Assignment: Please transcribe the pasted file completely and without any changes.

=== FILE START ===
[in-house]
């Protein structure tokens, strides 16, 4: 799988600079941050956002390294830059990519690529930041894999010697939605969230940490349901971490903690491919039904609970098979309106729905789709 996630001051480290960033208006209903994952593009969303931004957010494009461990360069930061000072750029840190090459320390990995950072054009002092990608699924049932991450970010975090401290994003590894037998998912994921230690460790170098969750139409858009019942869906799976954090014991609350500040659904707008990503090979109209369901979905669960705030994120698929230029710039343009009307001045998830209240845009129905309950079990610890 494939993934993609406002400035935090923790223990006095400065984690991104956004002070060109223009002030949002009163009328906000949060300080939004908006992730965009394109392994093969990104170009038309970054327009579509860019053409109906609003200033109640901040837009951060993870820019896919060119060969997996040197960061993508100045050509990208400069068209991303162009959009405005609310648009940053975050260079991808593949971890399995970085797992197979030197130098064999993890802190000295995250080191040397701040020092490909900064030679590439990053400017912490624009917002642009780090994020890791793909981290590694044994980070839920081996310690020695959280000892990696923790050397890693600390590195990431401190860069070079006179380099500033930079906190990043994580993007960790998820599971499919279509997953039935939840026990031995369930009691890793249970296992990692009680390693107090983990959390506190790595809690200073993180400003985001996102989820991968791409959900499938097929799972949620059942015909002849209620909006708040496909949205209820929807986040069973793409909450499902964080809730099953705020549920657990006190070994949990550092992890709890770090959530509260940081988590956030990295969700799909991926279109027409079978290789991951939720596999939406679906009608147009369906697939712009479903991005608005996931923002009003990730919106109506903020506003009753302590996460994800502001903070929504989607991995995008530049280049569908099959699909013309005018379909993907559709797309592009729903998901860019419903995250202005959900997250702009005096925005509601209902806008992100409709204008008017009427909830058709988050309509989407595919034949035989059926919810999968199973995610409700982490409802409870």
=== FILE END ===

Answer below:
[in-house]
């Protein structure tokens, strides 16, 4: 799988600079941050956002390294830059990519690529930041894999010697939605969230940490349901971490903690491919039904609970098979309106729905789709 996630001051480290960033208006209903994952593009969303931004957010494009461990360069930061000072750029840190090459320390990995950072054009002092990608699924049932991450970010975090401290994003590894037998998912994921230690460790170098969750139409858009019942869906799976954090014991609350500040659904707008990503090979109209369901979905669960705030994120698929230029710039343009009307001045998830209240845009129905309950079990610890 494939993934993609406002400035935090923790223990006095400065984690991104956004002070060109223009002030949002009163009328906000949060300080939004908006992730965009394109392994093969990104170009038309970054327009579509860019053409109906609003200033109640901040837009951060993870820019896919060119060969997996040197960061993508100045050509990208400069068209991303162009959009405005609310648009940053975050260079991808593949971890399995970085797992197979030197130098064999993890802190000295995250080191040397701040020092490909900064030679590439990053400017912490624009917002642009780090994020890791793909981290590694044994980070839920081996310690020695959280000892990696923790050397890693600390590195990431401190860069070079006179380099500033930079906190990043994580993007960790998820599971499919279509997953039935939840026990031995369930009691890793249970296992990692009680390693107090983990959390506190790595809690200073993180400003985001996102989820991968791409959900499938097929799972949620059942015909002849209620909006708040496909949205209820929807986040069973793409909450499902964080809730099953705020549920657990006190070994949990550092992890709890770090959530509260940081988590956030990295969700799909991926279109027409079978290789991951939720596999939406679906009608147009369906697939712009479903991005608005996931923002009003990730919106109506903020506003009753302590996460994800502001903070929504989607991995995008530049280049569908099959699909013309005018379909993907559709797309592009729903998901860019419903995250202005959900997250702009005096925005509601209902806008992100409709204008008017009427909830058709988050309509989407595919034949035989059926919810999968199973995610409700982490409802409870």